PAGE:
Now, the graph looks something like this:
By applying the dynamic thresholds we have managed to define the thresholds, in addition to that, we have verified that apart from the calculation that is made to obtain the thresholds depending on the time, we can dig deeper and manage to adjust the changes of state even more according to our monitoring needs.
In this second example we are monitoring the temperature in a CPD. The temperature in the CPD must be controlled and stable, so if you consult the monitoring graph, you will see the following information:
As you can see in the image, it is a linear graph that is always placed between the same values, it shouldn’t have sudden changes, which means that it shouldn’t rise or fall too much.
In this case we wanted to adjust the thresholds as much as possible, so we have manually defined a dynamic range with the following information:
We have enabled the “Dynamic Threshold Two Tailed” parameter to define thresholds both above and below. These are the dynamic thresholds generated:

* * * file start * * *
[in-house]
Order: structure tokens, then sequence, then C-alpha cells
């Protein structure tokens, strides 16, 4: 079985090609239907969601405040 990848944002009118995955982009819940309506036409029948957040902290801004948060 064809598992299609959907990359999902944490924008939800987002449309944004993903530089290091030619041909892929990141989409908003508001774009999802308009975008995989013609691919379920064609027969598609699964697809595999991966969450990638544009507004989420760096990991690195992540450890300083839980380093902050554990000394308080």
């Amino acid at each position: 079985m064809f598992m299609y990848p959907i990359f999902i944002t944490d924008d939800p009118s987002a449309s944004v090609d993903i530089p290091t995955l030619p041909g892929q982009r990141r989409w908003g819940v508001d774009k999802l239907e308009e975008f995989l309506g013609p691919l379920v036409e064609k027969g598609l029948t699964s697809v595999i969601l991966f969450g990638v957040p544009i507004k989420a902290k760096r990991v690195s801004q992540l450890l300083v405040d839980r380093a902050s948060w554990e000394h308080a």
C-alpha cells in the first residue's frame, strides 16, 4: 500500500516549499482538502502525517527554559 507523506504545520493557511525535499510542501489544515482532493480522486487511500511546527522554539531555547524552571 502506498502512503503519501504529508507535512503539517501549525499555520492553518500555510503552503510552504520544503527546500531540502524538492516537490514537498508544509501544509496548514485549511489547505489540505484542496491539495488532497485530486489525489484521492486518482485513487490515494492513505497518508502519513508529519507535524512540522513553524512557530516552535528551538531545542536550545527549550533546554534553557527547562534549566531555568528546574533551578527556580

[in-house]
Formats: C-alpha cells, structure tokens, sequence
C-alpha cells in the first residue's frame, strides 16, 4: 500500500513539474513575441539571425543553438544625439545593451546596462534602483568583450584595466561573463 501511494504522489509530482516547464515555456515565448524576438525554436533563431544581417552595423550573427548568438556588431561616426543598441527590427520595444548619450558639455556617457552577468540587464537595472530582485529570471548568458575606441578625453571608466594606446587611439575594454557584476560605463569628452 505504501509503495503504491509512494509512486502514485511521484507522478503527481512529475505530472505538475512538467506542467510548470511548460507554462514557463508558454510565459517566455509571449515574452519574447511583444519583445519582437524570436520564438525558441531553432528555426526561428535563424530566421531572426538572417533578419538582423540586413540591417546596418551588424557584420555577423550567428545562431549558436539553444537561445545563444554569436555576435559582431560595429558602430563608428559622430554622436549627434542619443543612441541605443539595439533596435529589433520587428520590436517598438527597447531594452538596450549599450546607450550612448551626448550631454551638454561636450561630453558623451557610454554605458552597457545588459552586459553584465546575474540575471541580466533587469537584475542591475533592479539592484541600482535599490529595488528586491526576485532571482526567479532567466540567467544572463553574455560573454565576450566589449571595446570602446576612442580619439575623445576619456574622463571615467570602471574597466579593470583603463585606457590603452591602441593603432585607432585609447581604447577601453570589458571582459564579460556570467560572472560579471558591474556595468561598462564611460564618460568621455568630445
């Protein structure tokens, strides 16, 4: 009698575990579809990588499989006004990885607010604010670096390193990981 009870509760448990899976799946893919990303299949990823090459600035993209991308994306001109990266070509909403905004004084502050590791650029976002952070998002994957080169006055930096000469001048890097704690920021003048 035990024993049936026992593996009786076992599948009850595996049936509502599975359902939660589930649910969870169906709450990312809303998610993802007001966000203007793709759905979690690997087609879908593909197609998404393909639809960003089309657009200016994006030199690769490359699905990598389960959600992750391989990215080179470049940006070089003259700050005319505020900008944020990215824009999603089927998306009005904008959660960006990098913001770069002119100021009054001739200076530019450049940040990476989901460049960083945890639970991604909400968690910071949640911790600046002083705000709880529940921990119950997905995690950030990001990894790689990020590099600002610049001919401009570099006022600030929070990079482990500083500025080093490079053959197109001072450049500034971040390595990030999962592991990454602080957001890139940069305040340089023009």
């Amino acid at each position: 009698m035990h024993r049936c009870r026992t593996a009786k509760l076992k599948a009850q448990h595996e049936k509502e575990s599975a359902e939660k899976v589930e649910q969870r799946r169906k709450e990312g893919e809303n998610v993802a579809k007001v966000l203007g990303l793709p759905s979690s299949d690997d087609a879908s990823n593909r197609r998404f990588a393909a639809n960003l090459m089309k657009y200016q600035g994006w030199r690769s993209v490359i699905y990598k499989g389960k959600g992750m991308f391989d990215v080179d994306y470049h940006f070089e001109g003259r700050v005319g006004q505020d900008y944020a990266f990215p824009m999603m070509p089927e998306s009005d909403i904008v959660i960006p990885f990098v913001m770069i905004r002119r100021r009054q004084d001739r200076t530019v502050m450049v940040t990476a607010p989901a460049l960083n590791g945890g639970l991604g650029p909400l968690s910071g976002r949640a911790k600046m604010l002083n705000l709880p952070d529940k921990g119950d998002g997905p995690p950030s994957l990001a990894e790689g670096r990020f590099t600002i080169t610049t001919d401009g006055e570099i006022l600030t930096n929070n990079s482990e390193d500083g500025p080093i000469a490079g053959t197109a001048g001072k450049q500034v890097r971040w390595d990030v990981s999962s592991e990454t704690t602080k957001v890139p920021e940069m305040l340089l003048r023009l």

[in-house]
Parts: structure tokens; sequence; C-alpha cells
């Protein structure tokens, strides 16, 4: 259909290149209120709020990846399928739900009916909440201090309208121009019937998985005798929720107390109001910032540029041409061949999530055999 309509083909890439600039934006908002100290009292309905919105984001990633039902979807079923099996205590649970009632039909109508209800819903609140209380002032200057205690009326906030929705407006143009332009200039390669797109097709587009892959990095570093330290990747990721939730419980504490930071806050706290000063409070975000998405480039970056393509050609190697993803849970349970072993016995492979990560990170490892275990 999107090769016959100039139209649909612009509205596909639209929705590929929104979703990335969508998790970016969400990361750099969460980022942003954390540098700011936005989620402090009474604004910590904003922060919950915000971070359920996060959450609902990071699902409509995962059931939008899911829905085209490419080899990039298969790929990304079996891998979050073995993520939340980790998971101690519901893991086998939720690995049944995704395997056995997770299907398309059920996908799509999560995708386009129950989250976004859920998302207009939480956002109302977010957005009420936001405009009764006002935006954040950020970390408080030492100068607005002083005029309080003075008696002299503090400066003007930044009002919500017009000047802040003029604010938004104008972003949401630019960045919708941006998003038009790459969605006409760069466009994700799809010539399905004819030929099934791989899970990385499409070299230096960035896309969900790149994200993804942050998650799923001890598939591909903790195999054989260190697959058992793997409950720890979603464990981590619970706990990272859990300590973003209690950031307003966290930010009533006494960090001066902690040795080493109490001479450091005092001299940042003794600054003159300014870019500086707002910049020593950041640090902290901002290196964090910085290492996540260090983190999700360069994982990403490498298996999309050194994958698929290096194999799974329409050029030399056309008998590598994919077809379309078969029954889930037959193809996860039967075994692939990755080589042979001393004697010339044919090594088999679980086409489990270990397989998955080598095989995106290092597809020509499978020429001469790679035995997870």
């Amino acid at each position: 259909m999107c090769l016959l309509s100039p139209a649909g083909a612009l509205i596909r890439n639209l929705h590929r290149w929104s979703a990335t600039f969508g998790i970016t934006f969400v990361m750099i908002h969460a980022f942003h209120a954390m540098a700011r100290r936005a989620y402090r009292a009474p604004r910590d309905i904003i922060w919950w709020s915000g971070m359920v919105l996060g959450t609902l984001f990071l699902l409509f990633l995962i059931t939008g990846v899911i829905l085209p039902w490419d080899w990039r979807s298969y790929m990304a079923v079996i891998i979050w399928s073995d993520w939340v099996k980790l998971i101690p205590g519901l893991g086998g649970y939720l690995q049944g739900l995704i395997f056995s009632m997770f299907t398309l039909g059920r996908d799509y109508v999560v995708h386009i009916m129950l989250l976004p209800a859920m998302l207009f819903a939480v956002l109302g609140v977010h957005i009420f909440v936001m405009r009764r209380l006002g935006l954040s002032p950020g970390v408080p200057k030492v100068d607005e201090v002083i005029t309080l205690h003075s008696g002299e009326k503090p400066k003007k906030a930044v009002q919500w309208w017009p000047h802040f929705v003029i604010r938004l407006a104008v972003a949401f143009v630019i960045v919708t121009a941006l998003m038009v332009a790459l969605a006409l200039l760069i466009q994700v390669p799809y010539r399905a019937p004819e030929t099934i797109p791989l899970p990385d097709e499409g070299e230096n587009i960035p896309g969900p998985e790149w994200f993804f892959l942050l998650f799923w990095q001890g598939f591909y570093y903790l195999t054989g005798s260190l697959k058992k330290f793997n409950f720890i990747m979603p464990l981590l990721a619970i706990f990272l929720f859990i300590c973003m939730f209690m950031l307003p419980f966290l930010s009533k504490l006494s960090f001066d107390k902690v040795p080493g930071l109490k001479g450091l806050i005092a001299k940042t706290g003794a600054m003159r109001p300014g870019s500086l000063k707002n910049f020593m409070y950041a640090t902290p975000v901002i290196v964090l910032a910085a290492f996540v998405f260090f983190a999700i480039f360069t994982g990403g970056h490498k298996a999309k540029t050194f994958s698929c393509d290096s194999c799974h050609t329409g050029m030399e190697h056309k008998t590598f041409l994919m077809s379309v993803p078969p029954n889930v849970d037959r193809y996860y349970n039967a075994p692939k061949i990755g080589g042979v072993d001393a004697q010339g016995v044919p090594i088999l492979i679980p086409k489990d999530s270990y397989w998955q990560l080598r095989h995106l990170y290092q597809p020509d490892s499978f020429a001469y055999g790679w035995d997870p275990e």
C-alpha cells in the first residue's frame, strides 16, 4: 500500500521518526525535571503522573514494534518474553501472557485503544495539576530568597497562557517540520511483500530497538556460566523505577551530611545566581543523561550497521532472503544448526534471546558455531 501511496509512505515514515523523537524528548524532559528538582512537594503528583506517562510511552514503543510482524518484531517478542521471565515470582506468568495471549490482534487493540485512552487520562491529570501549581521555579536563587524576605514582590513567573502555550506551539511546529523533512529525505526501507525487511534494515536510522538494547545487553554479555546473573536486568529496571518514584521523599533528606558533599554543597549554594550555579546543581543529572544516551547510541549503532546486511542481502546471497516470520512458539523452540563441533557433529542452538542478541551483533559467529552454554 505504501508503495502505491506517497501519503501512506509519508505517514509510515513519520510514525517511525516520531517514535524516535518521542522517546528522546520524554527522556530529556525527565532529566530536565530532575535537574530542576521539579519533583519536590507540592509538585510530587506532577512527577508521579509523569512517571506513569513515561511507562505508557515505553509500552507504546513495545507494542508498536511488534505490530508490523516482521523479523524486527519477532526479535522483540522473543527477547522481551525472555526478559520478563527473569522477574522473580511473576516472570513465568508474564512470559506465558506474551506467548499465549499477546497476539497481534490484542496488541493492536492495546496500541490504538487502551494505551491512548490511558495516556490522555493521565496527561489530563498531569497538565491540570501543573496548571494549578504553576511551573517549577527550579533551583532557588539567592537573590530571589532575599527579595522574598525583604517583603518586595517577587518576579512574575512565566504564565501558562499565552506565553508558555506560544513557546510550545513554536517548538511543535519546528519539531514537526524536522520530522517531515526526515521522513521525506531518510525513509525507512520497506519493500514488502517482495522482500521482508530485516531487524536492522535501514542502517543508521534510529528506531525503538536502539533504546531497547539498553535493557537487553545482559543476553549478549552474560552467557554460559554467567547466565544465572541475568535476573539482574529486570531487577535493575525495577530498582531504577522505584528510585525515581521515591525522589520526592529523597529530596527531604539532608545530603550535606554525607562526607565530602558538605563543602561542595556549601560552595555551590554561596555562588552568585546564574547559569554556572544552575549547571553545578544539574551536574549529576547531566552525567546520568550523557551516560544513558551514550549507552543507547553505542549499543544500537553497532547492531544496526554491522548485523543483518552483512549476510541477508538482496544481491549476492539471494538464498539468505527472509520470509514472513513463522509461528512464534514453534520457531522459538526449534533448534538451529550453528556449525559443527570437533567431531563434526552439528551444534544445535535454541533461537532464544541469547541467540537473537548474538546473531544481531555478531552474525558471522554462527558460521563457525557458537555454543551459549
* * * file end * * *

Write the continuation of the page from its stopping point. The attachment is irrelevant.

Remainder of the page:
These are shown in the graph:
This way, we are adjusting as much as possible to the temperature desired for the CPD, between 23 and 26 degrees. By looking at the graph, we can analyse that everything that is in the range between 23’10 and 26 is considered normal. Everything that goes beyond these thresholds will trigger the alerts.
The Pandora FMS monitoring software has dynamic monitoring, it establishes dynamic thresholds in the modules so it is not necessary to be aware of the definition of the thresholds for alerts and events. Let Pandora FMS do it for you.
You can find out more information about dynamic monitoring in Pandora FMS in the following link.
And don’t forget to leave a comment in the comment section. Our Pandora FMS team will be happy to answer your questions.
El equipo de redacción de Pandora FMS está formado por un conjunto de escritores y profesionales de las TI con una cosa en común: su pasión por la monitorización de sistemas informáticos.
Pandora FMS’s editorial team is made up of a group of writers and IT professionals with one thing in common: their passion for computer system monitoring.